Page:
The reelection bail out by Camden Mayor Frank Moran on Friday left the New Jersey political world bewildered by his actions, and in ho-hum mode as the region’s Democratic establishment hurried to issue its collective endorsement of machine-girded Councilman Vic Carstarphen to supplant Moran on the throne of local “power.”
One person who wasn’t really surprised by what went down was local Pastor Amir Khan, who would like to run for mayor this year in defiance of a party structure that ultimately genuflects at the secular altar of George Norcross III.
“We are still exploring it; we’ve been exploring it,” said Khan, a local pastor and political activist. “I’m not going to run unless it’s okay with my family; it’s a family decision. And we’re not going to run unless all the funds are there, so we can do it properly. I’m not looking for 15 minutes of fame. If you want to run it’s because the polls say so and we’re not committing one way or the other right now.”
He has to decide come April.
“The residents are forcing me to look hard at it,” said Khan. “They want to bring the power back into the hands of the people of Camden.”
Moran, said Khan, didn’t make his own decision, of course.
They pulled the plug on him.
“It’s absolutely not his decision,” Khan said. “They polled and they know the numbers aren’t there for Frankie. They have a very short list of who they could pull for. I knew they were not going to run Frankie again. I knew a couple of candidates they considered but even Vic – he’s so, so green. It’s just so obvious they’re looking for someone to do whatever George tells them to do.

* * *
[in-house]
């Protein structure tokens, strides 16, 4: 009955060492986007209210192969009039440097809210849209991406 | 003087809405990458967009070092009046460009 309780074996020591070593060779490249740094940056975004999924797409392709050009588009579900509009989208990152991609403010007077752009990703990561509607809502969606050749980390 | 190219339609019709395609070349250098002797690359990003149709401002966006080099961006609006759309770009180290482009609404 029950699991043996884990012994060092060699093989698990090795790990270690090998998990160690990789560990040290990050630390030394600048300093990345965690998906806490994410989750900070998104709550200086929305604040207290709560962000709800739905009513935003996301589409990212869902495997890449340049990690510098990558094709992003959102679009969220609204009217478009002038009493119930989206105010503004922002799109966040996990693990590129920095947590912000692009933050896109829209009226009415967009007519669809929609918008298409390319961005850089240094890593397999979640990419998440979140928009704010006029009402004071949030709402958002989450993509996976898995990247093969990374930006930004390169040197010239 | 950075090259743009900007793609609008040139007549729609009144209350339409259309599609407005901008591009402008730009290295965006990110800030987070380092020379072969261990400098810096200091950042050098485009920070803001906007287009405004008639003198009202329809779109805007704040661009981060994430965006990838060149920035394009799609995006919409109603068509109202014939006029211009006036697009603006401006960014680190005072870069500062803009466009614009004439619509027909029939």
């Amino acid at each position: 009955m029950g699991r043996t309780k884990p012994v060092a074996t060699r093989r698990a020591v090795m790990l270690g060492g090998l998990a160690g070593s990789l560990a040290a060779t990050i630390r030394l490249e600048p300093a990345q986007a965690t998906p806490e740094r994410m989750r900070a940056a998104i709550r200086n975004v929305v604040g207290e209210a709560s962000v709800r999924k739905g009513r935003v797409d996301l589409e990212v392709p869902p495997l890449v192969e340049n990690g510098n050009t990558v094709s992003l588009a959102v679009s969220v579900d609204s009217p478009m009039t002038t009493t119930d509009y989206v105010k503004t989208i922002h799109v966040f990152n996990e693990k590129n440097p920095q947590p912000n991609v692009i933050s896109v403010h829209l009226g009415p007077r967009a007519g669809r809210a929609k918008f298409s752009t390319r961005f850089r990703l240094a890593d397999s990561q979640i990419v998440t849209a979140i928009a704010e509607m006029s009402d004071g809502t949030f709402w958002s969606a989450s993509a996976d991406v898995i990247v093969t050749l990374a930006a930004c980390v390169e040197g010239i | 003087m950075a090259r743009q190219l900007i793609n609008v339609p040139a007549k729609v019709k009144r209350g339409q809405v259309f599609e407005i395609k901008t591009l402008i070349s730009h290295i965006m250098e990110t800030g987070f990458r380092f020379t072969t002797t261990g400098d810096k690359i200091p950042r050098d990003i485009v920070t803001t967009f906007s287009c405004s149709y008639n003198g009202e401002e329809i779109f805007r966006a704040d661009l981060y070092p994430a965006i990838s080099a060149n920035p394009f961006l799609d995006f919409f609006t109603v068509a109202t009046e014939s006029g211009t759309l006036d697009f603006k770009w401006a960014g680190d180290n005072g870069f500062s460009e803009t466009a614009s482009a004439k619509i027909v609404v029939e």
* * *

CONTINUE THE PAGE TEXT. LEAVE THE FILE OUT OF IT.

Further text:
“Frank is a bad mayor, a no-show mayor,” added Khan, who accelerated his pre-COVID public demonstrations to draw attention to the tax incentives awarded to businesses with close ties to Norcross, South Jersey’s chief Democratic Party influencer.
The activist said he believes he still has momentum on his side.
“This is the greatest time to run right now; their organization is extremely vulnerable, and we have a governor who is caring and loving, not a Chris Christie, who was in the back pocket of George Norcross,” said Khan. “I get it. It’s an election year, and they’ll smile now and Phil Murphy will smile, but this is the same group that said, ‘Governor Murphy, you’re not welcome.'”
Khan said he would prefer to agitate and effect change from the outside.
“But the problem is if they control City Hall, you have to do it from the inside out,” he said. “I need the full city’s support to beat the funds the machine’s going to put up.”
In the meantime, Khan helped lead an effort to bus 50 homeless people from Camden to the Cherry Hill Mall to a warming center.